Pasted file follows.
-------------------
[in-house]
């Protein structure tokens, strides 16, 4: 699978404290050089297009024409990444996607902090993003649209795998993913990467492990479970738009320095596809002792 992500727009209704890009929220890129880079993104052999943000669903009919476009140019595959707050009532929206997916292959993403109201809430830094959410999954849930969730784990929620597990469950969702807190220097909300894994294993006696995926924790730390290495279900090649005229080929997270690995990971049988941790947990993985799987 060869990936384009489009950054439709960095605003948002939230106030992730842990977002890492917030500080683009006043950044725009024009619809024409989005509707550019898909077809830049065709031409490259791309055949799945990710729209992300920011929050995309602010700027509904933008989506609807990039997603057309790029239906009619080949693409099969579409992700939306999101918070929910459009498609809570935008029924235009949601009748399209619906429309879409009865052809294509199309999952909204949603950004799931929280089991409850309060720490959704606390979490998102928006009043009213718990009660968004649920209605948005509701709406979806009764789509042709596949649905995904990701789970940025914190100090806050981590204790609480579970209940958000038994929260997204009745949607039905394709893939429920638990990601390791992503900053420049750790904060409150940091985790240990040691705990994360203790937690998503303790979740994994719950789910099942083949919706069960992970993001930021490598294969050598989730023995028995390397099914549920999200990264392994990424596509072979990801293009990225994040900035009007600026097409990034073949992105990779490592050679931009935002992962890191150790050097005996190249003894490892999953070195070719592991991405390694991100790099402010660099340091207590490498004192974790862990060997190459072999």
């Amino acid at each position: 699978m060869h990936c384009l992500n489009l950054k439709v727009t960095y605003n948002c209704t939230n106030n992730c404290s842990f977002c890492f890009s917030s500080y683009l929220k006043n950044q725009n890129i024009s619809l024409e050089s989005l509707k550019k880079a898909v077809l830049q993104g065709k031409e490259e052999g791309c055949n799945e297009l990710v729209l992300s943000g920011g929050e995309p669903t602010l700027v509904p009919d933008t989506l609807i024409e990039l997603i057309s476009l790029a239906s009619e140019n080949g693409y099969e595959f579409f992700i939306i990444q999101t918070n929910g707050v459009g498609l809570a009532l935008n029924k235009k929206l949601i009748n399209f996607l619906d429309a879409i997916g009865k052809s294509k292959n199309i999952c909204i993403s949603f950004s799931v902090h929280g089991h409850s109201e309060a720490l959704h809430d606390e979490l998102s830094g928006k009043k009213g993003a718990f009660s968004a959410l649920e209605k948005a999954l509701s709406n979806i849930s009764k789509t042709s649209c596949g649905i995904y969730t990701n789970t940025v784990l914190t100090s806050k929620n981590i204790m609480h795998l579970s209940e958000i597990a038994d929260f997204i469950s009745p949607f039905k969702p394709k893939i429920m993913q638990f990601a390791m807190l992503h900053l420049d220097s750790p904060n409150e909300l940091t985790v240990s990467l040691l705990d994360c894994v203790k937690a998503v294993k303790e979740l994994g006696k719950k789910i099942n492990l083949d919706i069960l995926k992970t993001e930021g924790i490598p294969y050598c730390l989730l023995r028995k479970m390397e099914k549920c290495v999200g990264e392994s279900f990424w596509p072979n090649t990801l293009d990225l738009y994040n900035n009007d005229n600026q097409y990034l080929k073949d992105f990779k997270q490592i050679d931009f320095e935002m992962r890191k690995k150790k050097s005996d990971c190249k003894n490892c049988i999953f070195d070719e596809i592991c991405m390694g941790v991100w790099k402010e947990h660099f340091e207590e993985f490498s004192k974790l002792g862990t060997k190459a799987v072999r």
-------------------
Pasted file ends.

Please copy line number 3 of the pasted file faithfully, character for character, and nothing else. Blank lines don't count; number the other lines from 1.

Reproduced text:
């Amino acid at each position: 699978m060869h990936c384009l992500n489009l950054k439709v727009t960095y605003n948002c209704t939230n106030n992730c404290s842990f977002c890492f890009s917030s500080y683009l929220k006043n950044q725009n890129i024009s619809l024409e050089s989005l509707k550019k880079a898909v077809l830049q993104g065709k031409e490259e052999g791309c055949n799945e297009l990710v729209l992300s943000g920011g929050e995309p669903t602010l700027v509904p009919d933008t989506l609807i024409e990039l997603i057309s476009l790029a239906s009619e140019n080949g693409y099969e595959f579409f992700i939306i990444q999101t918070n929910g707050v459009g498609l809570a009532l935008n029924k235009k929206l949601i009748n399209f996607l619906d429309a879409i997916g009865k052809s294509k292959n199309i999952c909204i993403s949603f950004s799931v902090h929280g089991h409850s109201e309060a720490l959704h809430d606390e979490l998102s830094g928006k009043k009213g993003a718990f009660s968004a959410l649920e209605k948005a999954l509701s709406n979806i849930s009764k789509t042709s649209c596949g649905i995904y969730t990701n789970t940025v784990l914190t100090s806050k929620n981590i204790m609480h795998l579970s209940e958000i597990a038994d929260f997204i469950s009745p949607f039905k969702p394709k893939i429920m993913q638990f990601a390791m807190l992503h900053l420049d220097s750790p904060n409150e909300l940091t985790v240990s990467l040691l705990d994360c894994v203790k937690a998503v294993k303790e979740l994994g006696k719950k789910i099942n492990l083949d919706i069960l995926k992970t993001e930021g924790i490598p294969y050598c730390l989730l023995r028995k479970m390397e099914k549920c290495v999200g990264e392994s279900f990424w596509p072979n090649t990801l293009d990225l738009y994040n900035n009007d005229n600026q097409y990034l080929k073949d992105f990779k997270q490592i050679d931009f320095e935002m992962r890191k690995k150790k050097s005996d990971c190249k003894n490892c049988i999953f070195d070719e596809i592991c991405m390694g941790v991100w790099k402010e947990h660099f340091e207590e993985f490498s004192k974790l002792g862990t060997k190459a799987v072999r």